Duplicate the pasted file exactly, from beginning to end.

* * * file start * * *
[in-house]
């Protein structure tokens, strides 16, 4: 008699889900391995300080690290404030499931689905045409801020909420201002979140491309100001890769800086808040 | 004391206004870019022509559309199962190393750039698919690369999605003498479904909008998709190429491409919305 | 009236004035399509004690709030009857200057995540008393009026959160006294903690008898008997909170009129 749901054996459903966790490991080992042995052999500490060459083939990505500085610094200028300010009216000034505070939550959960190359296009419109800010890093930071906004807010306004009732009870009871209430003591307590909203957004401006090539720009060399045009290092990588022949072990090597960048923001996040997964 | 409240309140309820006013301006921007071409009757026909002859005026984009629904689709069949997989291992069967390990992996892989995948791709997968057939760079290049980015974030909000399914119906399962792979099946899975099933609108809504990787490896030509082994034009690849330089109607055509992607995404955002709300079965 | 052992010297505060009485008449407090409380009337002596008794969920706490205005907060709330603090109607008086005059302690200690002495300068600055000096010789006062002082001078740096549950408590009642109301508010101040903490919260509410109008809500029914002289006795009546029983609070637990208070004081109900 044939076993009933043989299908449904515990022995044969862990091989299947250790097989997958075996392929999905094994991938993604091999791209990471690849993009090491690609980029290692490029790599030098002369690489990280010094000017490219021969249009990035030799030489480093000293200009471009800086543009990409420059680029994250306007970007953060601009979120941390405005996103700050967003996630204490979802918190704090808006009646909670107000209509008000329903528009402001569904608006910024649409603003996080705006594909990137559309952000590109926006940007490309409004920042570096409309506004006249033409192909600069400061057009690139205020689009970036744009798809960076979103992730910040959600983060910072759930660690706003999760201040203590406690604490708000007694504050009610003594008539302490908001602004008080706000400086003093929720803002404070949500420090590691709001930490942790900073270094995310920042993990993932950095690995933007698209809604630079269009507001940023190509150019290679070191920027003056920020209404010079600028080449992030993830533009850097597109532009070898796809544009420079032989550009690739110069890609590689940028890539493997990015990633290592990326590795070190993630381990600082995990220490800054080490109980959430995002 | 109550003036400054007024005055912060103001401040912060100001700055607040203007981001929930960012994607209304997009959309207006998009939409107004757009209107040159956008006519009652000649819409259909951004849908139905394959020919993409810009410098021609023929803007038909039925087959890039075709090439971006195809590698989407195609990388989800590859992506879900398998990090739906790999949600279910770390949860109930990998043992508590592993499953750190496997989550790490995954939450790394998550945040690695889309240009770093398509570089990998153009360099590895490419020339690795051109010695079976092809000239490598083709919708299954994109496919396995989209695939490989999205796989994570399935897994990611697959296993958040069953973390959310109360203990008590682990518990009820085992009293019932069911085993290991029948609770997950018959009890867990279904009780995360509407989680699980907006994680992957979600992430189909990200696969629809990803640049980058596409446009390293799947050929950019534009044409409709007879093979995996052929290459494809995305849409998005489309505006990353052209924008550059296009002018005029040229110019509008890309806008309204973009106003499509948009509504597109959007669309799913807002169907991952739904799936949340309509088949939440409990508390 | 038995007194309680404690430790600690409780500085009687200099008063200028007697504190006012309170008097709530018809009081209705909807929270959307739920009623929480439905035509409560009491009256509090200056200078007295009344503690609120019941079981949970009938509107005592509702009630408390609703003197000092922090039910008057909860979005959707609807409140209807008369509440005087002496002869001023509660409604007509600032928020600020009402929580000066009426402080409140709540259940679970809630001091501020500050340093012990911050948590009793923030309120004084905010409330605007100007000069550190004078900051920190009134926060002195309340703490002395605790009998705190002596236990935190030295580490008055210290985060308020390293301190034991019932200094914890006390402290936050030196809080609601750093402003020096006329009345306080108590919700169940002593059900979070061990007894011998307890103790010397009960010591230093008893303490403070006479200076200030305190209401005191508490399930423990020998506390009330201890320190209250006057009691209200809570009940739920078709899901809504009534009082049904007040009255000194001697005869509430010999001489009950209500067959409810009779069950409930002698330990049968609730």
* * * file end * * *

[in-house]
């Protein structure tokens, strides 16, 4: 008699889900391995300080690290404030499931689905045409801020909420201002979140491309100001890769800086808040 | 004391206004870019022509559309199962190393750039698919690369999605003498479904909008998709190429491409919305 | 009236004035399509004690709030009857200057995540008393009026959160006294903690008898008997909170009129 749901054996459903966790490991080992042995052999500490060459083939990505500085610094200028300010009216000034505070939550959960190359296009419109800010890093930071906004807010306004009732009870009871209430003591307590909203957004401006090539720009060399045009290092990588022949072990090597960048923001996040997964 | 409240309140309820006013301006921007071409009757026909002859005026984009629904689709069949997989291992069967390990992996892989995948791709997968057939760079290049980015974030909000399914119906399962792979099946899975099933609108809504990787490896030509082994034009690849330089109607055509992607995404955002709300079965 | 052992010297505060009485008449407090409380009337002596008794969920706490205005907060709330603090109607008086005059302690200690002495300068600055000096010789006062002082001078740096549950408590009642109301508010101040903490919260509410109008809500029914002289006795009546029983609070637990208070004081109900 044939076993009933043989299908449904515990022995044969862990091989299947250790097989997958075996392929999905094994991938993604091999791209990471690849993009090491690609980029290692490029790599030098002369690489990280010094000017490219021969249009990035030799030489480093000293200009471009800086543009990409420059680029994250306007970007953060601009979120941390405005996103700050967003996630204490979802918190704090808006009646909670107000209509008000329903528009402001569904608006910024649409603003996080705006594909990137559309952000590109926006940007490309409004920042570096409309506004006249033409192909600069400061057009690139205020689009970036744009798809960076979103992730910040959600983060910072759930660690706003999760201040203590406690604490708000007694504050009610003594008539302490908001602004008080706000400086003093929720803002404070949500420090590691709001930490942790900073270094995310920042993990993932950095690995933007698209809604630079269009507001940023190509150019290679070191920027003056920020209404010079600028080449992030993830533009850097597109532009070898796809544009420079032989550009690739110069890609590689940028890539493997990015990633290592990326590795070190993630381990600082995990220490800054080490109980959430995002 | 109550003036400054007024005055912060103001401040912060100001700055607040203007981001929930960012994607209304997009959309207006998009939409107004757009209107040159956008006519009652000649819409259909951004849908139905394959020919993409810009410098021609023929803007038909039925087959890039075709090439971006195809590698989407195609990388989800590859992506879900398998990090739906790999949600279910770390949860109930990998043992508590592993499953750190496997989550790490995954939450790394998550945040690695889309240009770093398509570089990998153009360099590895490419020339690795051109010695079976092809000239490598083709919708299954994109496919396995989209695939490989999205796989994570399935897994990611697959296993958040069953973390959310109360203990008590682990518990009820085992009293019932069911085993290991029948609770997950018959009890867990279904009780995360509407989680699980907006994680992957979600992430189909990200696969629809990803640049980058596409446009390293799947050929950019534009044409409709007879093979995996052929290459494809995305849409998005489309505006990353052209924008550059296009002018005029040229110019509008890309806008309204973009106003499509948009509504597109959007669309799913807002169907991952739904799936949340309509088949939440409990508390 | 038995007194309680404690430790600690409780500085009687200099008063200028007697504190006012309170008097709530018809009081209705909807929270959307739920009623929480439905035509409560009491009256509090200056200078007295009344503690609120019941079981949970009938509107005592509702009630408390609703003197000092922090039910008057909860979005959707609807409140209807008369509440005087002496002869001023509660409604007509600032928020600020009402929580000066009426402080409140709540259940679970809630001091501020500050340093012990911050948590009793923030309120004084905010409330605007100007000069550190004078900051920190009134926060002195309340703490002395605790009998705190002596236990935190030295580490008055210290985060308020390293301190034991019932200094914890006390402290936050030196809080609601750093402003020096006329009345306080108590919700169940002593059900979070061990007894011998307890103790010397009960010591230093008893303490403070006479200076200030305190209401005191508490399930423990020998506390009330201890320190209250006057009691209200809570009940739920078709899901809504009534009082049904007040009255000194001697005869509430010999001489009950209500067959409810009779069950409930002698330990049968609730």